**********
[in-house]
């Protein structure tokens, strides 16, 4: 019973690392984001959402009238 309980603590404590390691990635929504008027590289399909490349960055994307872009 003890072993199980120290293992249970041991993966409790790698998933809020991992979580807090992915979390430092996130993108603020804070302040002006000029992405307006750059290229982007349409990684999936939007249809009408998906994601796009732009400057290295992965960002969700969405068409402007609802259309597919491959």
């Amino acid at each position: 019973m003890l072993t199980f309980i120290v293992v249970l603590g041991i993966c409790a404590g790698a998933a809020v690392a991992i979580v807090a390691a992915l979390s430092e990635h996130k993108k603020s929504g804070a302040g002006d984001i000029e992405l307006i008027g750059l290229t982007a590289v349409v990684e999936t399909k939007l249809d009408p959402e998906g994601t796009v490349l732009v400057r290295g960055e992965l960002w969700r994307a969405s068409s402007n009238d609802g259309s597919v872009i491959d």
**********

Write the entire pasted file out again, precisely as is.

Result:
[in-house]
């Protein structure tokens, strides 16, 4: 019973690392984001959402009238 309980603590404590390691990635929504008027590289399909490349960055994307872009 003890072993199980120290293992249970041991993966409790790698998933809020991992979580807090992915979390430092996130993108603020804070302040002006000029992405307006750059290229982007349409990684999936939007249809009408998906994601796009732009400057290295992965960002969700969405068409402007609802259309597919491959």
């Amino acid at each position: 019973m003890l072993t199980f309980i120290v293992v249970l603590g041991i993966c409790a404590g790698a998933a809020v690392a991992i979580v807090a390691a992915l979390s430092e990635h996130k993108k603020s929504g804070a302040g002006d984001i000029e992405l307006i008027g750059l290229t982007a590289v349409v990684e999936t399909k939007l249809d009408p959402e998906g994601t796009v490349l732009v400057r290295g960055e992965l960002w969700r994307a969405s068409s402007n009238d609802g259309s597919v872009i491959d």